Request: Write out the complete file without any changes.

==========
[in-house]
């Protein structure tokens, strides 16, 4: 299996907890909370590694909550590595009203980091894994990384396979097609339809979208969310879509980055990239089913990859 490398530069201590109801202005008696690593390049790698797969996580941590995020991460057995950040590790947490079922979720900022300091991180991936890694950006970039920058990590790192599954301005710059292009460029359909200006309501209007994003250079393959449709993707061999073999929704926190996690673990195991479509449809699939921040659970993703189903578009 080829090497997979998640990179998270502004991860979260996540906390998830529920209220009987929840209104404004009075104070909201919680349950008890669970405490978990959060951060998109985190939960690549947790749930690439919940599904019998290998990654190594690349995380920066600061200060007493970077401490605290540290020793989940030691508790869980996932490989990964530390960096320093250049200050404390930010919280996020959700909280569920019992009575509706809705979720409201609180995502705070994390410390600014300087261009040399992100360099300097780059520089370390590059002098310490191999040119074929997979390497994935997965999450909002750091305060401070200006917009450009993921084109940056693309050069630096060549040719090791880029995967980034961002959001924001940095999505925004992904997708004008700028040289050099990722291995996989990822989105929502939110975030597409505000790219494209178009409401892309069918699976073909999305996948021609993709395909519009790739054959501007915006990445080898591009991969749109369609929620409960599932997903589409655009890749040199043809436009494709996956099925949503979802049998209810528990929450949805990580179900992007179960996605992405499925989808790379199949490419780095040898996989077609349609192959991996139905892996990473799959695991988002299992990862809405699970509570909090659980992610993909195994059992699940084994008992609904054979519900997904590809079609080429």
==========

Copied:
[in-house]
């Protein structure tokens, strides 16, 4: 299996907890909370590694909550590595009203980091894994990384396979097609339809979208969310879509980055990239089913990859 490398530069201590109801202005008696690593390049790698797969996580941590995020991460057995950040590790947490079922979720900022300091991180991936890694950006970039920058990590790192599954301005710059292009460029359909200006309501209007994003250079393959449709993707061999073999929704926190996690673990195991479509449809699939921040659970993703189903578009 080829090497997979998640990179998270502004991860979260996540906390998830529920209220009987929840209104404004009075104070909201919680349950008890669970405490978990959060951060998109985190939960690549947790749930690439919940599904019998290998990654190594690349995380920066600061200060007493970077401490605290540290020793989940030691508790869980996932490989990964530390960096320093250049200050404390930010919280996020959700909280569920019992009575509706809705979720409201609180995502705070994390410390600014300087261009040399992100360099300097780059520089370390590059002098310490191999040119074929997979390497994935997965999450909002750091305060401070200006917009450009993921084109940056693309050069630096060549040719090791880029995967980034961002959001924001940095999505925004992904997708004008700028040289050099990722291995996989990822989105929502939110975030597409505000790219494209178009409401892309069918699976073909999305996948021609993709395909519009790739054959501007915006990445080898591009991969749109369609929620409960599932997903589409655009890749040199043809436009494709996956099925949503979802049998209810528990929450949805990580179900992007179960996605992405499925989808790379199949490419780095040898996989077609349609192959991996139905892996990473799959695991988002299992990862809405699970509570909090659980992610993909195994059992699940084994008992609904054979519900997904590809079609080429």